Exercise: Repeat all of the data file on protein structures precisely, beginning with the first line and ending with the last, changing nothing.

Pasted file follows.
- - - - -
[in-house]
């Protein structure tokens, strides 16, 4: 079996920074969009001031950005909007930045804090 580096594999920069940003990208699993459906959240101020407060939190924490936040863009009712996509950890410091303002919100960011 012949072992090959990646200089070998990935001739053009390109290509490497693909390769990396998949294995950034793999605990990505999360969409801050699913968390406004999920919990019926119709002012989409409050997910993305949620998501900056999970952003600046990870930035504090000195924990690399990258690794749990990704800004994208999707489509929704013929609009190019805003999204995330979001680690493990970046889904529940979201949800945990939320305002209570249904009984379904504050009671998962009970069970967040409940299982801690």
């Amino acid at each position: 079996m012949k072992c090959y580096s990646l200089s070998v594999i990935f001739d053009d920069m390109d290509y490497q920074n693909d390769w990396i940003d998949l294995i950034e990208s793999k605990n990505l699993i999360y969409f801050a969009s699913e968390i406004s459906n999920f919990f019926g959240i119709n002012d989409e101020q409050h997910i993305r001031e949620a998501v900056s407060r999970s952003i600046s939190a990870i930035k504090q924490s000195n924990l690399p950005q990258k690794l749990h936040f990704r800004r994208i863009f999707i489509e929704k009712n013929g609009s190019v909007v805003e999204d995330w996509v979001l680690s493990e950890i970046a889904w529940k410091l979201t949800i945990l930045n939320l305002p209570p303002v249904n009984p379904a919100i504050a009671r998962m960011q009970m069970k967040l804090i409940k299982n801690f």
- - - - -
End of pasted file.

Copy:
[in-house]
């Protein structure tokens, strides 16, 4: 079996920074969009001031950005909007930045804090 580096594999920069940003990208699993459906959240101020407060939190924490936040863009009712996509950890410091303002919100960011 012949072992090959990646200089070998990935001739053009390109290509490497693909390769990396998949294995950034793999605990990505999360969409801050699913968390406004999920919990019926119709002012989409409050997910993305949620998501900056999970952003600046990870930035504090000195924990690399990258690794749990990704800004994208999707489509929704013929609009190019805003999204995330979001680690493990970046889904529940979201949800945990939320305002209570249904009984379904504050009671998962009970069970967040409940299982801690």
């Amino acid at each position: 079996m012949k072992c090959y580096s990646l200089s070998v594999i990935f001739d053009d920069m390109d290509y490497q920074n693909d390769w990396i940003d998949l294995i950034e990208s793999k605990n990505l699993i999360y969409f801050a969009s699913e968390i406004s459906n999920f919990f019926g959240i119709n002012d989409e101020q409050h997910i993305r001031e949620a998501v900056s407060r999970s952003i600046s939190a990870i930035k504090q924490s000195n924990l690399p950005q990258k690794l749990h936040f990704r800004r994208i863009f999707i489509e929704k009712n013929g609009s190019v909007v805003e999204d995330w996509v979001l680690s493990e950890i970046a889904w529940k410091l979201t949800i945990l930045n939320l305002p209570p303002v249904n009984p379904a919100i504050a009671r998962m960011q009970m069970k967040l804090i409940k299982n801690f």